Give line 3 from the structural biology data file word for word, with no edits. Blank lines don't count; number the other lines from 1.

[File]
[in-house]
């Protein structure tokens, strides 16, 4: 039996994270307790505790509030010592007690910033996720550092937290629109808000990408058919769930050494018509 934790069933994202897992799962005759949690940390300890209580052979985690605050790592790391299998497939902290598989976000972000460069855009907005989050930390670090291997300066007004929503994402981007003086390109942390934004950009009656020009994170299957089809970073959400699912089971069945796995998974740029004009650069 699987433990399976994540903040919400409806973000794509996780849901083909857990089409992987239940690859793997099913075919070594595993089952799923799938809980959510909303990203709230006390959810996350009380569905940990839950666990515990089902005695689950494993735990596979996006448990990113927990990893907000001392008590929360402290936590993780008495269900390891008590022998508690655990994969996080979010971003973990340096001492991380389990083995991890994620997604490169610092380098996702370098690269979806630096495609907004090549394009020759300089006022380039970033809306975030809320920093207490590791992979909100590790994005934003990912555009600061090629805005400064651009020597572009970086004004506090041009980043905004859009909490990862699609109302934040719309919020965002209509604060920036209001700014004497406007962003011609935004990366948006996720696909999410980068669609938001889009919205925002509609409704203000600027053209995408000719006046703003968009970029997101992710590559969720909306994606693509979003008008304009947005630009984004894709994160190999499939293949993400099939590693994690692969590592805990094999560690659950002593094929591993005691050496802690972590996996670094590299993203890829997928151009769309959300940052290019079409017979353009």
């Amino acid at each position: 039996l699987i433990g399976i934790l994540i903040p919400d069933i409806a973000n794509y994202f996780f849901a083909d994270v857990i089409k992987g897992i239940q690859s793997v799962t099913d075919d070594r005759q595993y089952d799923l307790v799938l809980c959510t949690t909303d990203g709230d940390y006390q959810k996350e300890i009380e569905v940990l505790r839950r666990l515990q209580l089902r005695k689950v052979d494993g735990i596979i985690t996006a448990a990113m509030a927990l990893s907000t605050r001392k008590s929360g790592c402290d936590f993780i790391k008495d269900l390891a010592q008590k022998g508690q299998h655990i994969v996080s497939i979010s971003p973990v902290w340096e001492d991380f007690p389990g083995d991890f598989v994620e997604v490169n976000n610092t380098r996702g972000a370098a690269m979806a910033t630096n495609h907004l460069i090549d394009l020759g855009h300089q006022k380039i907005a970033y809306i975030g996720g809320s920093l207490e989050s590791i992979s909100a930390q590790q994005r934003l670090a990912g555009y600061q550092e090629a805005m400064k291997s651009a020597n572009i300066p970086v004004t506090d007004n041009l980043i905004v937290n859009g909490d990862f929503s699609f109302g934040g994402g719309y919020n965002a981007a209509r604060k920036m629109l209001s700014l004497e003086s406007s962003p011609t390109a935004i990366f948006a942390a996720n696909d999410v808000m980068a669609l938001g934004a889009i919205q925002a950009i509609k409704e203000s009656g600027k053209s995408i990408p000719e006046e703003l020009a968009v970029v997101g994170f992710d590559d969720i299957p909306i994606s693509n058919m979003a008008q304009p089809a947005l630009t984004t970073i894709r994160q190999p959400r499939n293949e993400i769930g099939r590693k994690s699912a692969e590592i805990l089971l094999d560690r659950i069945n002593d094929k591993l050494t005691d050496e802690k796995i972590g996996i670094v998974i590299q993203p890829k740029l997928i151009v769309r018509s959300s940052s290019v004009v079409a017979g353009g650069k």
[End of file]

């Amino acid at each position: 039996l699987i433990g399976i934790l994540i903040p919400d069933i409806a973000n794509y994202f996780f849901a083909d994270v857990i089409k992987g897992i239940q690859s793997v799962t099913d075919d070594r005759q595993y089952d799923l307790v799938l809980c959510t949690t909303d990203g709230d940390y006390q959810k996350e300890i009380e569905v940990l505790r839950r666990l515990q209580l089902r005695k689950v052979d494993g735990i596979i985690t996006a448990a990113m509030a927990l990893s907000t605050r001392k008590s929360g790592c402290d936590f993780i790391k008495d269900l390891a010592q008590k022998g508690q299998h655990i994969v996080s497939i979010s971003p973990v902290w340096e001492d991380f007690p389990g083995d991890f598989v994620e997604v490169n976000n610092t380098r996702g972000a370098a690269m979806a910033t630096n495609h907004l460069i090549d394009l020759g855009h300089q006022k380039i907005a970033y809306i975030g996720g809320s920093l207490e989050s590791i992979s909100a930390q590790q994005r934003l670090a990912g555009y600061q550092e090629a805005m400064k291997s651009a020597n572009i300066p970086v004004t506090d007004n041009l980043i905004v937290n859009g909490d990862f929503s699609f109302g934040g994402g719309y919020n965002a981007a209509r604060k920036m629109l209001s700014l004497e003086s406007s962003p011609t390109a935004i990366f948006a942390a996720n696909d999410v808000m980068a669609l938001g934004a889009i919205q925002a950009i509609k409704e203000s009656g600027k053209s995408i990408p000719e006046e703003l020009a968009v970029v997101g994170f992710d590559d969720i299957p909306i994606s693509n058919m979003a008008q304009p089809a947005l630009t984004t970073i894709r994160q190999p959400r499939n293949e993400i769930g099939r590693k994690s699912a692969e590592i805990l089971l094999d560690r659950i069945n002593d094929k591993l050494t005691d050496e802690k796995i972590g996996i670094v998974i590299q993203p890829k740029l997928i151009v769309r018509s959300s940052s290019v004009v079409a017979g353009g650069k």